Justia South Dakota Supreme Court Opinion Summaries

Articles Posted in Animal / Dog Law
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The Supreme Court affirmed the judgment of the circuit court granting summary judgment for Sioux Empire Pit Bull Rescue, Inc. (SEPR), Susan Tribble-Zacher and Harry Podhradsky on Darlette Ridley's personal injury complaint, holding that SEPR, Zacher and Podhradksy did not breach their duty of reasonable care toward Ridley. Ridley was attacked and injured by a pit bull type dog while walking in a state campground. The dog belonged to SEPR and was in the care of Zacher and Podhradsky at their campsite. Ridley sued SEPR, Zacher and Podhradsky for her injuries. The circuit court granted summary judgment for the defendants, concluding that there was no evidence showing a lack of reasonable care on the defendants' part. The Supreme Court affirmed, holding that there was no indication that it was foreseeable that the dog would have attacked Ridley, and therefore, there was insufficient evidence for a jury to find that the defendants breached their standard duty of care toward Ridley. View "Ridley v. Sioux Empire Pit Bull Rescue, Inc." on Justia Law

Posted in: Animal / Dog Law
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Plaintiff ranchers sued the State because of ongoing damage to their property from incursions of prairie dogs from public lands. Relying on multiple statutes requiring the State to manage and control prairie dog populations, Plaintiffs requested injunctive relief, abatement, and damages. The circuit court granted summary judgment in favor of Plaintiffs and ordered a trial on damages. When the case was reassigned, the State moved the new judge to reexamine the first judge's ruling. On reconsideration, the court vacated the first summary judgment and granted summary judgment for the State. The Supreme Court affirmed, holding that the second circuit court judge did not err in granting summary judgment for the State where the acts mandated by the statutes cited by Plaintiffs were discretionary and the State was protected from suit by sovereign immunity. View "Adrian v. Vonk" on Justia Law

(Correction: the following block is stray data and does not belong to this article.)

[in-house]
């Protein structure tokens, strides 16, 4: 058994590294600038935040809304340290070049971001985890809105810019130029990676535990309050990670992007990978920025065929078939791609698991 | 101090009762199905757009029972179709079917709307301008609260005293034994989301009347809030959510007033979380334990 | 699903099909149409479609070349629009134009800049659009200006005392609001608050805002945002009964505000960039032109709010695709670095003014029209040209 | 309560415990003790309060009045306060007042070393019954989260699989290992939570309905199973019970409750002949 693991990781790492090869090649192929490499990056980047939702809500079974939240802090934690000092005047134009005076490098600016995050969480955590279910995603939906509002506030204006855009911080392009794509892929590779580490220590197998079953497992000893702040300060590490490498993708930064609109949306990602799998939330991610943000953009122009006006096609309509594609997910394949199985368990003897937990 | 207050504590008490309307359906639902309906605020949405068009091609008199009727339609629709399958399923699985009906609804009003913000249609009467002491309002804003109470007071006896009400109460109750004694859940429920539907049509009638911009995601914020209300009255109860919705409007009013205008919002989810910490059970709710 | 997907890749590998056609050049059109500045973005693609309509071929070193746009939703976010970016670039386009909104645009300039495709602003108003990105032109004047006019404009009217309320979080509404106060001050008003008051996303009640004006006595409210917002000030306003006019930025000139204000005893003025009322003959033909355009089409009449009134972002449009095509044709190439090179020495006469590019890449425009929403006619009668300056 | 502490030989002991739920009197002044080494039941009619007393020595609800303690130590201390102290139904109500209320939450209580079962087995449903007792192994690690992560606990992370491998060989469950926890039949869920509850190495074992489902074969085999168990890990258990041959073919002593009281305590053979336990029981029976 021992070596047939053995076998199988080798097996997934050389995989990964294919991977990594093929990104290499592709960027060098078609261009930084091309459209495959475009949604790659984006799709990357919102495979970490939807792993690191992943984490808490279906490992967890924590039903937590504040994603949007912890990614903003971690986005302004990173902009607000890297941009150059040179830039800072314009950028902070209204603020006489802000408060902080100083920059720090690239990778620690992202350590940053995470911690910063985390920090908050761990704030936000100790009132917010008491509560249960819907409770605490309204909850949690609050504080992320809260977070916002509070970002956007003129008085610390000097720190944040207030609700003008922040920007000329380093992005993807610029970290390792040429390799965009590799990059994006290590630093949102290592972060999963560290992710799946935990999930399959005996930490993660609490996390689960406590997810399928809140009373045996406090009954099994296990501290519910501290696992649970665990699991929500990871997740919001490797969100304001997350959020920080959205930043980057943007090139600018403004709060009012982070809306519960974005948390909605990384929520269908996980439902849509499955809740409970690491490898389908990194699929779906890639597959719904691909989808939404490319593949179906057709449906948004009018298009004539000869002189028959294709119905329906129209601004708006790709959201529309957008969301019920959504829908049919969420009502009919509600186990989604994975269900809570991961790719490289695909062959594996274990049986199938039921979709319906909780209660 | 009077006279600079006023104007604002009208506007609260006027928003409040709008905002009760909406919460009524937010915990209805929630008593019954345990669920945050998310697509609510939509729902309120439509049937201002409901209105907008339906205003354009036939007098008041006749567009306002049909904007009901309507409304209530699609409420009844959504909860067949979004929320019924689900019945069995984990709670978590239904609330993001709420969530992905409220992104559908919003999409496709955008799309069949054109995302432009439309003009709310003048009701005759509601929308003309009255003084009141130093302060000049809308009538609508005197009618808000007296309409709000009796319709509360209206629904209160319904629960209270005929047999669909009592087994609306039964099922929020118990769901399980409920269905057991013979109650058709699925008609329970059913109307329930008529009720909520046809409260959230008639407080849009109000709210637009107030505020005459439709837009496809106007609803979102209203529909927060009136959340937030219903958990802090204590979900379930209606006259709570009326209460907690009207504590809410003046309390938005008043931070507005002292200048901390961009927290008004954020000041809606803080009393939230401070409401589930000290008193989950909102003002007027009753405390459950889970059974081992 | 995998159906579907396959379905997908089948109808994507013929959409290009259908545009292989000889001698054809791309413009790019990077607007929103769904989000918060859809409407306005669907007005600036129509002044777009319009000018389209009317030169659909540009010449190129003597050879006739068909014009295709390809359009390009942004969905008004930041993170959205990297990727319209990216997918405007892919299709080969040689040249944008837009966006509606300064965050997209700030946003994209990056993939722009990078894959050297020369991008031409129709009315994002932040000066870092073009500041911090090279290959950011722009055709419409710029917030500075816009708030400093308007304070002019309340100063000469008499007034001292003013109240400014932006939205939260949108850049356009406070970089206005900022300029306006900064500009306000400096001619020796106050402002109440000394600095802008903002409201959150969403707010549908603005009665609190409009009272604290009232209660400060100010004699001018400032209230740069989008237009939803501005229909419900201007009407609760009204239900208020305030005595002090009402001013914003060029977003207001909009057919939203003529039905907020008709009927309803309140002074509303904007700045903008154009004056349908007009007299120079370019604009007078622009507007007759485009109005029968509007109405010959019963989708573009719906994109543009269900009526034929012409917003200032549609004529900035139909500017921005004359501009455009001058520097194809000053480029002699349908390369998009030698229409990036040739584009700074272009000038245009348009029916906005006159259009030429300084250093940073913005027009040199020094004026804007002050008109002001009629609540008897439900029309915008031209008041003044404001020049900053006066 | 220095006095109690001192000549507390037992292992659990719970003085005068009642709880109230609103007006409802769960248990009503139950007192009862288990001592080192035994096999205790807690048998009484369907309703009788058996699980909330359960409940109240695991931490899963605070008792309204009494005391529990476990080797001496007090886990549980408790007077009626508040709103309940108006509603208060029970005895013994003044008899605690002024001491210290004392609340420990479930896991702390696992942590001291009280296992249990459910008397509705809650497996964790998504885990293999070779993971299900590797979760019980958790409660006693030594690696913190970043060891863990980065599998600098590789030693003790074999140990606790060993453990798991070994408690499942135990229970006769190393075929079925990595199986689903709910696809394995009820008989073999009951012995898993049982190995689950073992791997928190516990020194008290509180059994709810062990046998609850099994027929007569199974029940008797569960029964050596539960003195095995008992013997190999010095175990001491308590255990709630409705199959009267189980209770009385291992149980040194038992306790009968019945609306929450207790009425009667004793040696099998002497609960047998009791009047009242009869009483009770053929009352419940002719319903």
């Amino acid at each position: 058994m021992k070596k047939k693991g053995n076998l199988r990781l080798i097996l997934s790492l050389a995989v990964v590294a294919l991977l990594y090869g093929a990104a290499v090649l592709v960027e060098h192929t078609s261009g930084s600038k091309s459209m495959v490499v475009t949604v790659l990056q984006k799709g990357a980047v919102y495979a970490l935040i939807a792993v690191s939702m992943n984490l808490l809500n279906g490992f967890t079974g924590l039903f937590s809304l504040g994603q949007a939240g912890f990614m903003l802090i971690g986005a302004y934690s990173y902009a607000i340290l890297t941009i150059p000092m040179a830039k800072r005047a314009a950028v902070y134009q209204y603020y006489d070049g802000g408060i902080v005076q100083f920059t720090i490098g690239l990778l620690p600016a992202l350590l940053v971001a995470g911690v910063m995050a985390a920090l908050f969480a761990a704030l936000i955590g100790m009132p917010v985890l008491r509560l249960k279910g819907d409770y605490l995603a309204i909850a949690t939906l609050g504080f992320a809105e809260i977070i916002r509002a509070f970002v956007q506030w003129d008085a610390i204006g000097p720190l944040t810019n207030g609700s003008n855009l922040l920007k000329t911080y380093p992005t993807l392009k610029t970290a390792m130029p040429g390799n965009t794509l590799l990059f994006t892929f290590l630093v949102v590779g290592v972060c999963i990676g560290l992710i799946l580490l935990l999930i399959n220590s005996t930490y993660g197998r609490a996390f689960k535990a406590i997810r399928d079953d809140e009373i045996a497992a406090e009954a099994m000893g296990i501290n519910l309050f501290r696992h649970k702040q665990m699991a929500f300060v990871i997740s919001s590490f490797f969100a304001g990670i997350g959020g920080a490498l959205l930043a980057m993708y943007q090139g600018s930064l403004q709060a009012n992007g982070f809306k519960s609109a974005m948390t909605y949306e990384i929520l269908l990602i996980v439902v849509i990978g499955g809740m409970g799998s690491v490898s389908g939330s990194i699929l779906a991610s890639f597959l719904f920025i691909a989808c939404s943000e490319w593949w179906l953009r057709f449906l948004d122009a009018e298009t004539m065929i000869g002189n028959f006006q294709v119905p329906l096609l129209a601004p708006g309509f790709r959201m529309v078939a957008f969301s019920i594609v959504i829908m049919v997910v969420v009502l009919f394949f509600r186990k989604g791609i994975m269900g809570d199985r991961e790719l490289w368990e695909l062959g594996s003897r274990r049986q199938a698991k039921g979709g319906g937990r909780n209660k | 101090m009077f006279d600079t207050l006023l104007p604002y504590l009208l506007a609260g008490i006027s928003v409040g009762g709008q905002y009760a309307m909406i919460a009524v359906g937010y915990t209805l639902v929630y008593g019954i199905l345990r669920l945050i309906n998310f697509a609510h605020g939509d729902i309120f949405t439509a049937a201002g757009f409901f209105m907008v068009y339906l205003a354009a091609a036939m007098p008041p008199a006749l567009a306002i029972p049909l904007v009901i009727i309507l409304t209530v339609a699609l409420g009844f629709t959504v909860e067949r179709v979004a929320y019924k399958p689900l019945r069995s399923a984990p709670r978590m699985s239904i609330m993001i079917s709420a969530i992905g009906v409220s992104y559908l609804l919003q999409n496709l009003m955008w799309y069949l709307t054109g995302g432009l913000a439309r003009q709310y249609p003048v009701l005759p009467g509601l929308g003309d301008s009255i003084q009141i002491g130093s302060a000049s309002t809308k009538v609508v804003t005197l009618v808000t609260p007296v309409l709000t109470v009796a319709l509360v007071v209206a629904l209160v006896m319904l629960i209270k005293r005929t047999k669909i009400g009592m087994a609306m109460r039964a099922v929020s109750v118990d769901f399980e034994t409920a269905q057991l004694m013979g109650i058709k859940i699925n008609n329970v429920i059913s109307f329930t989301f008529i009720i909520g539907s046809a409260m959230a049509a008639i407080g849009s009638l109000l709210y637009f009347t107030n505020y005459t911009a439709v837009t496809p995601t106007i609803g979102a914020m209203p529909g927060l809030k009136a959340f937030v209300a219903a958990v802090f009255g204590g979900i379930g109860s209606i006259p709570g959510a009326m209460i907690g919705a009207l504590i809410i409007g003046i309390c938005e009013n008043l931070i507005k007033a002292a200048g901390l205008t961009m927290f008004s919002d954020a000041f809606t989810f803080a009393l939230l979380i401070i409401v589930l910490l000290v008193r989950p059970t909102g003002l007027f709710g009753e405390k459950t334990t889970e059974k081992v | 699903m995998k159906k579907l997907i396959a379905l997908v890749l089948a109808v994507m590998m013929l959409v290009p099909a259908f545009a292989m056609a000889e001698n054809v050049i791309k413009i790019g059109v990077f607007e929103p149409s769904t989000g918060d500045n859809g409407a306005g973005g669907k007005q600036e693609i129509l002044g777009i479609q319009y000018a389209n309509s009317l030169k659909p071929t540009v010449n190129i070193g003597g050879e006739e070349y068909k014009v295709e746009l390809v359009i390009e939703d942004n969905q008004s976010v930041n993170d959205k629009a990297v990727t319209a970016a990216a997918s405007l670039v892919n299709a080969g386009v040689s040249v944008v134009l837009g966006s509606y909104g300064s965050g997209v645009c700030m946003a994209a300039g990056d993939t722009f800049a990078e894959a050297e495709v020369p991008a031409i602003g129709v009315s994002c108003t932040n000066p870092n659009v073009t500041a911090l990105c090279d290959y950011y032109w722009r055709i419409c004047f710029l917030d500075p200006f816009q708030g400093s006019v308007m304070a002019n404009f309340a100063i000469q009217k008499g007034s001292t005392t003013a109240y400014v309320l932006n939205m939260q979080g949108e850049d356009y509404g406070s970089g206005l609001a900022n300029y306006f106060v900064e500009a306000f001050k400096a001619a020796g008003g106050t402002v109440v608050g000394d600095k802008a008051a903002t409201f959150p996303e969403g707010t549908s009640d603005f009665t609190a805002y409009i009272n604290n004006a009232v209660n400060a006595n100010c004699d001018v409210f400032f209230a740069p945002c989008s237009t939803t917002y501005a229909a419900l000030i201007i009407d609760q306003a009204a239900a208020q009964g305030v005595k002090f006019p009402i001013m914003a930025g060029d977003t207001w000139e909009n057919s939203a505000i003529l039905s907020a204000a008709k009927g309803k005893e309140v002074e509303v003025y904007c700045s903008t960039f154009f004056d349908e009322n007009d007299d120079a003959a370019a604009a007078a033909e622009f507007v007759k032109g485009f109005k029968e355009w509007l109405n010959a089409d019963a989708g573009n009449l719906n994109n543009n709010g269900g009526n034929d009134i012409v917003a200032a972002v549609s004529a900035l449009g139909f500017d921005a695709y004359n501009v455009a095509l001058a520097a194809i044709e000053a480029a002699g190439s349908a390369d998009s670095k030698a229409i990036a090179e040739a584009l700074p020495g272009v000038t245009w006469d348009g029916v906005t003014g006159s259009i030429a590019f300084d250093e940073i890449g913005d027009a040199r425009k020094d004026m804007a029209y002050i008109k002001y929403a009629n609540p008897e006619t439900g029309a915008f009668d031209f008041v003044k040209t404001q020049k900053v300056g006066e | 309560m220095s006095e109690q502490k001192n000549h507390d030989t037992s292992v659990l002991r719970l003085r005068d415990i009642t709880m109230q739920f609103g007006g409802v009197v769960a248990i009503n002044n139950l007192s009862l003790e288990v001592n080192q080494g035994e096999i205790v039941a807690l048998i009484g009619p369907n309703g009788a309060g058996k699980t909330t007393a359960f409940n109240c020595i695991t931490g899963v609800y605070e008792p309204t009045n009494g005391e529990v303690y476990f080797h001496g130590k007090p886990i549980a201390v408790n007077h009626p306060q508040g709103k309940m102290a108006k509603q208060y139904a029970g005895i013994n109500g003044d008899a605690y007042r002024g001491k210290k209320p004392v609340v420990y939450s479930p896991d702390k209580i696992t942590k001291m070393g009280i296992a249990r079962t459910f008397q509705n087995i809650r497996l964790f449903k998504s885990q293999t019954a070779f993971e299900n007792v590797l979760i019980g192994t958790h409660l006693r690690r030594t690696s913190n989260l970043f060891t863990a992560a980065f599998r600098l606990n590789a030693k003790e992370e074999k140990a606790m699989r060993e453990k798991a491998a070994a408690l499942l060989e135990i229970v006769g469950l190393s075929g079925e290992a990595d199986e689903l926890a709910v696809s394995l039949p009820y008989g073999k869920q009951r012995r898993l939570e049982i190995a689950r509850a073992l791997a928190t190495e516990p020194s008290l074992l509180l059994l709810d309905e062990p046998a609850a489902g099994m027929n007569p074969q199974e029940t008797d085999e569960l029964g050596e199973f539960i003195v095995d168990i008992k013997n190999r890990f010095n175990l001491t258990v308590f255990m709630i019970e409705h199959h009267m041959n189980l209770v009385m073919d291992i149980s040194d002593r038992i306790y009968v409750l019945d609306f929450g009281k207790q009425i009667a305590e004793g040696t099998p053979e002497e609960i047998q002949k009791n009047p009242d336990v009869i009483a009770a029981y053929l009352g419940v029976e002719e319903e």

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Rose Pray fell and was injured when a rottweiler broke loose from its owner and dashed across the street toward her. Pray brought an action for damages against the dog owner and the City. As against the City, Pray asserted that it knew the dog was dangerous and failed to enforce its vicious animal ordinance. The circuit court granted summary judgment for the City, ruling that, under Tipton v. Town of Tabor, the city owed Pray no special duty and, therefore, owed no duty to control the conduct of third persons. On appeal, the Supreme Court affirmed, holding (1) the circuit court erred in ruling that Pray needed to prove each of the four Tipton elements to establish that a special duty existed, but (2) as a matter of law, Pray did not meet the legal requirements to show such a duty. View "Pray v. City of Flandreau " on Justia Law